On May 1, 1931, New York City’s Empire State Building, a 102-story skyscraper in Midtown Manhattan stood 1,454 feet tall as the world’s tallest building for 39 years from its completion in 1931 until the World Trade Center’s North Tower was completed in 1970.
It has been named one of the Seven Wonders of the Modern World by the American Society of Civil Engineers.
Excavation of the site began on January 22, 1930 and construction of the building began on March 17. The project involved 3,400 workers, mostly European immigrants, as well as hundreds of Mohawk iron workers.
It was reported to have an astonishing lack of safety regulations, and five workers died during construction.
The construction of the Empire State Building was part of a competition in New York City for the “world’s tallest building” with 40 Wall Street and the Chrysler Building. The Empire State Building surpassed both buildings in height upon its completion in April 11, 1931, 12 days ahead of schedule.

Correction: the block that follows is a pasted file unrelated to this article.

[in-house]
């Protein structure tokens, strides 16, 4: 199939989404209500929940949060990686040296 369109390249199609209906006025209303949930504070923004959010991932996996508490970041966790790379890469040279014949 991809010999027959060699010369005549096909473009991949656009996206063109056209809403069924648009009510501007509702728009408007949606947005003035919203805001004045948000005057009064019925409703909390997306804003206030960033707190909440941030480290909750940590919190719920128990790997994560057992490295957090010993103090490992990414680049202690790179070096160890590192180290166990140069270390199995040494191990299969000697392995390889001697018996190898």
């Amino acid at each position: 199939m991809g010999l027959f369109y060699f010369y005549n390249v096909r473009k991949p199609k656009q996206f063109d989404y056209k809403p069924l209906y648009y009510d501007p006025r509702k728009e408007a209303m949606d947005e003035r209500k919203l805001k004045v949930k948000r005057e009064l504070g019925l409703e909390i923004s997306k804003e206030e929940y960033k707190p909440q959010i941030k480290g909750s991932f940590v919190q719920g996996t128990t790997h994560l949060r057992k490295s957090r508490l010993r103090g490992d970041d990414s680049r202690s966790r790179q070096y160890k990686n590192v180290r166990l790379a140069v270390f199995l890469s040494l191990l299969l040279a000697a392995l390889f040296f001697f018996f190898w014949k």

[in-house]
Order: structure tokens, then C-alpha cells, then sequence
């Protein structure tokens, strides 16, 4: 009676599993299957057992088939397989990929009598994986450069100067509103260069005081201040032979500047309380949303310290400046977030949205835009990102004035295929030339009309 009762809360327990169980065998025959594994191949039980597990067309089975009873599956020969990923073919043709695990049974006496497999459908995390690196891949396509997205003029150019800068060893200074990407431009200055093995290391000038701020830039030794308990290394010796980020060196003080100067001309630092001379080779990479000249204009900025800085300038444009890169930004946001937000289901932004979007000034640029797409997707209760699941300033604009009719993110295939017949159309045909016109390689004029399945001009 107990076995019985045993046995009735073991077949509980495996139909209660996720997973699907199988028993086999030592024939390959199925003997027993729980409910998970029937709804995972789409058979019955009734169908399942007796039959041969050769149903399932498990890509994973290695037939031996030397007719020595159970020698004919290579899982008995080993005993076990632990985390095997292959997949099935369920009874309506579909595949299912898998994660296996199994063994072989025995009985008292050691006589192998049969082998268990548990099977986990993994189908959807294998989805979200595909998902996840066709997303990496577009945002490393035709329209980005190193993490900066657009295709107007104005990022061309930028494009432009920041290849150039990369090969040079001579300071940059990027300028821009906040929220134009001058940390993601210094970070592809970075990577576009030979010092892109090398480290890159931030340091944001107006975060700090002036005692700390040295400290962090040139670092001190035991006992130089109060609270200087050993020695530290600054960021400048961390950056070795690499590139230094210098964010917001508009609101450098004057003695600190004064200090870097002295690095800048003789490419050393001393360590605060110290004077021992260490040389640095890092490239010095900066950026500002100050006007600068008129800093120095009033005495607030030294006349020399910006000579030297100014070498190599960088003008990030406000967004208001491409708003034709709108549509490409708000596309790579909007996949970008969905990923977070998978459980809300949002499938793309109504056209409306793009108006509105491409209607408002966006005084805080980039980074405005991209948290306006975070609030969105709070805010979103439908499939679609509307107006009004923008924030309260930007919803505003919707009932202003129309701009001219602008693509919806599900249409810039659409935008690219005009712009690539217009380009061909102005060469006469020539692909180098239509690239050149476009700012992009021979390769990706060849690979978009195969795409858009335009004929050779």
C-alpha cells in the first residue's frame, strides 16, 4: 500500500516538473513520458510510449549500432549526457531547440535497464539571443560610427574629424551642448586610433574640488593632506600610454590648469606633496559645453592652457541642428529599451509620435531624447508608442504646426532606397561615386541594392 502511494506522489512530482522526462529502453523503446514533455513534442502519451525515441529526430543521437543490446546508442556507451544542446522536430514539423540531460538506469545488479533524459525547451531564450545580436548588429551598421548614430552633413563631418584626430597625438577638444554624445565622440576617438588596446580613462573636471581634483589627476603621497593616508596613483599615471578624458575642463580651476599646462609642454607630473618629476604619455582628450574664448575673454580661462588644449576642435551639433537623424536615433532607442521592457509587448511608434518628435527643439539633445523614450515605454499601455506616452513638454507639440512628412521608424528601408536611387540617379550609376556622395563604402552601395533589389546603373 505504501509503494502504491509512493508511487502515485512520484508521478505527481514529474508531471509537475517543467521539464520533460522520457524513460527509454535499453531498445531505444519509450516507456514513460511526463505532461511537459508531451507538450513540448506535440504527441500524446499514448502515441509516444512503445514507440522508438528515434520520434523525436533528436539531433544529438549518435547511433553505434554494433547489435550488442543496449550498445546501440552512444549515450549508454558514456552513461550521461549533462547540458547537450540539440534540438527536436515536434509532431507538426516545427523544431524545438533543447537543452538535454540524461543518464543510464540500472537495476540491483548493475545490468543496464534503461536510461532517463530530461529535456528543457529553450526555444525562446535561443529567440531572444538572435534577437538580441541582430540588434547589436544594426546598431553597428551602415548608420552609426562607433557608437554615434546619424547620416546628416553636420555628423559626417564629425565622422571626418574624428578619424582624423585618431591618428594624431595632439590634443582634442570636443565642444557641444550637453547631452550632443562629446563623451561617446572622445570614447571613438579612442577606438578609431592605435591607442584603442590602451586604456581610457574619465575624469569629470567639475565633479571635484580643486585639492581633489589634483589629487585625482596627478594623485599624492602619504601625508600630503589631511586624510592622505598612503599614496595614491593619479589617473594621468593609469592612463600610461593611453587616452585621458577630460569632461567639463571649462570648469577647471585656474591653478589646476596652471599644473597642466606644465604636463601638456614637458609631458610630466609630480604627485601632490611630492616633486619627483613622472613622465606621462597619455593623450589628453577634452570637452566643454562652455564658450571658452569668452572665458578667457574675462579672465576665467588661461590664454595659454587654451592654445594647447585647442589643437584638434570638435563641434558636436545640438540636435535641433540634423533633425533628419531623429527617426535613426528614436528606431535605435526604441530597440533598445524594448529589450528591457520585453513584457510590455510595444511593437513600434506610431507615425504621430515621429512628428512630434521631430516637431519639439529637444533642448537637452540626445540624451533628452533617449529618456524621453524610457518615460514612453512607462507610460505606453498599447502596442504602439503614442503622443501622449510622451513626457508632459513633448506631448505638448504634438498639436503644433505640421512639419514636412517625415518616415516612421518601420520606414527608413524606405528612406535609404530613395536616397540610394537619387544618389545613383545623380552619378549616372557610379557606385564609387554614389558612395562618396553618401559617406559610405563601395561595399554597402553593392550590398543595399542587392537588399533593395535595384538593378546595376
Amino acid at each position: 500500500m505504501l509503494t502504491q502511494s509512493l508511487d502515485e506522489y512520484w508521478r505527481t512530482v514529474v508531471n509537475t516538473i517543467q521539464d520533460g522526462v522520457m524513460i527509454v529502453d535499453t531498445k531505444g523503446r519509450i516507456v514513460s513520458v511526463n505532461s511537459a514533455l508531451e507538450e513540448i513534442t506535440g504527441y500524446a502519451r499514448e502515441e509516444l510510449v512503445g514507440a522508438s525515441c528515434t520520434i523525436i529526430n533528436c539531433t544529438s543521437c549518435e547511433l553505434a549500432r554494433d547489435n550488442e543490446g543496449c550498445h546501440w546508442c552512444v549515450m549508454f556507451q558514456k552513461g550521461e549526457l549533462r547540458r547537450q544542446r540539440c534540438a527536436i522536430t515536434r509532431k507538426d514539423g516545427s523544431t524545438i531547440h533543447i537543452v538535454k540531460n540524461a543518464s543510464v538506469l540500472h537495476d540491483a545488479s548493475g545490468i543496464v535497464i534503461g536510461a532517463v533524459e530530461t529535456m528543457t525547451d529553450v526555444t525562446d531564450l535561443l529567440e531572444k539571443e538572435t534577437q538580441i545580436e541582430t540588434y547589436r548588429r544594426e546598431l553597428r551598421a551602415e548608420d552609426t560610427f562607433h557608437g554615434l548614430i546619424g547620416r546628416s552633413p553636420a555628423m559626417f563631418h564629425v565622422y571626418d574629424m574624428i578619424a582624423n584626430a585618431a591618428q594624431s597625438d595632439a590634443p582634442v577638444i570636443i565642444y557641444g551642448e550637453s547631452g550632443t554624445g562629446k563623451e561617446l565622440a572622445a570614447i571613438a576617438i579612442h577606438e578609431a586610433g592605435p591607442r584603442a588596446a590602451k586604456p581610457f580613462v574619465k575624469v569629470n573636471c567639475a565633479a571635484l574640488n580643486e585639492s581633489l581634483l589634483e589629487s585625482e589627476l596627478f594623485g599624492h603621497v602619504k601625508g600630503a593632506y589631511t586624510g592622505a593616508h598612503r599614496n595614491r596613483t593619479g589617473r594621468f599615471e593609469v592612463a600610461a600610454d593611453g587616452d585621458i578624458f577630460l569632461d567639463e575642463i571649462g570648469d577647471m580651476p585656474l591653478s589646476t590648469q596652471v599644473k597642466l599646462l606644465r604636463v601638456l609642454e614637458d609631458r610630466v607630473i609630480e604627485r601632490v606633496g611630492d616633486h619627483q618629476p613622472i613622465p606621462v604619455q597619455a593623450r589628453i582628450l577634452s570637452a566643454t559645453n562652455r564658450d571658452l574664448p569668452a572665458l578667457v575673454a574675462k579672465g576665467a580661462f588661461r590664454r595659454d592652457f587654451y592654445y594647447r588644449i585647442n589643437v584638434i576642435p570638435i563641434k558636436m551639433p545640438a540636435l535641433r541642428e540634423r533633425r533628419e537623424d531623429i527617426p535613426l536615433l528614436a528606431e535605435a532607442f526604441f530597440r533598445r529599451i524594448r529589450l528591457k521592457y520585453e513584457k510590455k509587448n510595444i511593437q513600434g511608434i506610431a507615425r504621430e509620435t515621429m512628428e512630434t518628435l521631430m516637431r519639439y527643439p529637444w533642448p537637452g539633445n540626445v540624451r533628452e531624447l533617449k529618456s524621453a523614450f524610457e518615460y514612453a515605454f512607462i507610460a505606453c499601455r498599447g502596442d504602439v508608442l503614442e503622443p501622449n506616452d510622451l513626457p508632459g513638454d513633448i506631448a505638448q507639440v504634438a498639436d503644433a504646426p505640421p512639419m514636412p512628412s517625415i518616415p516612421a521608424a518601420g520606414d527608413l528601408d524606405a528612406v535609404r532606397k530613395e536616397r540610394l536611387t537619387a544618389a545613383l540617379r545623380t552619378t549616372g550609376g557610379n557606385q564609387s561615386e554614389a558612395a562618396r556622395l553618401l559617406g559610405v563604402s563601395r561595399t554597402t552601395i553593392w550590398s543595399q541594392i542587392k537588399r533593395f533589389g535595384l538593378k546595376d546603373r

In 1972, the Empire State Building lost its title as world’s tallest building to New York’s World Trade Center, which itself was the tallest skyscraper for but a year. Today the honor belongs to Dubai’s Burj Khalifa tower, which soars 2,716 feet into the sky.